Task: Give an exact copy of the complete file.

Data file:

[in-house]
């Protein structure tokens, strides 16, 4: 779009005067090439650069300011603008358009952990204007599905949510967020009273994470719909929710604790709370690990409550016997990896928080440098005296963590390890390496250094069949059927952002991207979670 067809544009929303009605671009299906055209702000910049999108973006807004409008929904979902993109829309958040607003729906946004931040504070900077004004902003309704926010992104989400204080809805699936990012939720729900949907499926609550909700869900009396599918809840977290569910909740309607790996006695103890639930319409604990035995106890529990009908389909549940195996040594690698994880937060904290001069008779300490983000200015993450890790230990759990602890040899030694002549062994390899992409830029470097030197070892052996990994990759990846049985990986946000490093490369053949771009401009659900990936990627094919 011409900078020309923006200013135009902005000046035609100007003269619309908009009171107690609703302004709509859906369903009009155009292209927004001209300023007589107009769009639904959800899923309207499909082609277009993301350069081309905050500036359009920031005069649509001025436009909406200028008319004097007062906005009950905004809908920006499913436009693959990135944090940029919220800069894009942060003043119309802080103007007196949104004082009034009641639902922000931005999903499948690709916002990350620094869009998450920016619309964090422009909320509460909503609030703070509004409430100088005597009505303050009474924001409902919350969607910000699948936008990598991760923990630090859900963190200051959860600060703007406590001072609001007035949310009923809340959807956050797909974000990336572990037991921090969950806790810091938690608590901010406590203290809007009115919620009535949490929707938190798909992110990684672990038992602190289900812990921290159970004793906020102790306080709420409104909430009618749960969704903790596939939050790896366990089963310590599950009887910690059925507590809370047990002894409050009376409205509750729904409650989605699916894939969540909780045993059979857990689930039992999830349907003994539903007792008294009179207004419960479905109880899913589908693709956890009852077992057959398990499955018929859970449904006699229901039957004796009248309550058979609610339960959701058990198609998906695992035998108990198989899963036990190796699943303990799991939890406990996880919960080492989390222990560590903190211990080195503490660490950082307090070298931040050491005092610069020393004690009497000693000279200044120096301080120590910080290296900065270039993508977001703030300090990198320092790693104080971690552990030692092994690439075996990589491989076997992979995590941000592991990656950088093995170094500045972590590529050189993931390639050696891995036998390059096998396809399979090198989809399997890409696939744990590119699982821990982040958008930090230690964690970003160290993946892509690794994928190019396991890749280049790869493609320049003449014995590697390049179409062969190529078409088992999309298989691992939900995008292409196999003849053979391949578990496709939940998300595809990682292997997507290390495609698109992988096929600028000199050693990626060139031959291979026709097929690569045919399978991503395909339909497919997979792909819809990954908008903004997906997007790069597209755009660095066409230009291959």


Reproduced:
[in-house]
């Protein structure tokens, strides 16, 4: 779009005067090439650069300011603008358009952990204007599905949510967020009273994470719909929710604790709370690990409550016997990896928080440098005296963590390890390496250094069949059927952002991207979670 067809544009929303009605671009299906055209702000910049999108973006807004409008929904979902993109829309958040607003729906946004931040504070900077004004902003309704926010992104989400204080809805699936990012939720729900949907499926609550909700869900009396599918809840977290569910909740309607790996006695103890639930319409604990035995106890529990009908389909549940195996040594690698994880937060904290001069008779300490983000200015993450890790230990759990602890040899030694002549062994390899992409830029470097030197070892052996990994990759990846049985990986946000490093490369053949771009401009659900990936990627094919 011409900078020309923006200013135009902005000046035609100007003269619309908009009171107690609703302004709509859906369903009009155009292209927004001209300023007589107009769009639904959800899923309207499909082609277009993301350069081309905050500036359009920031005069649509001025436009909406200028008319004097007062906005009950905004809908920006499913436009693959990135944090940029919220800069894009942060003043119309802080103007007196949104004082009034009641639902922000931005999903499948690709916002990350620094869009998450920016619309964090422009909320509460909503609030703070509004409430100088005597009505303050009474924001409902919350969607910000699948936008990598991760923990630090859900963190200051959860600060703007406590001072609001007035949310009923809340959807956050797909974000990336572990037991921090969950806790810091938690608590901010406590203290809007009115919620009535949490929707938190798909992110990684672990038992602190289900812990921290159970004793906020102790306080709420409104909430009618749960969704903790596939939050790896366990089963310590599950009887910690059925507590809370047990002894409050009376409205509750729904409650989605699916894939969540909780045993059979857990689930039992999830349907003994539903007792008294009179207004419960479905109880899913589908693709956890009852077992057959398990499955018929859970449904006699229901039957004796009248309550058979609610339960959701058990198609998906695992035998108990198989899963036990190796699943303990799991939890406990996880919960080492989390222990560590903190211990080195503490660490950082307090070298931040050491005092610069020393004690009497000693000279200044120096301080120590910080290296900065270039993508977001703030300090990198320092790693104080971690552990030692092994690439075996990589491989076997992979995590941000592991990656950088093995170094500045972590590529050189993931390639050696891995036998390059096998396809399979090198989809399997890409696939744990590119699982821990982040958008930090230690964690970003160290993946892509690794994928190019396991890749280049790869493609320049003449014995590697390049179409062969190529078409088992999309298989691992939900995008292409196999003849053979391949578990496709939940998300595809990682292997997507290390495609698109992988096929600028000199050693990626060139031959291979026709097929690569045919399978991503395909339909497919997979792909819809990954908008903004997906997007790069597209755009660095066409230009291959």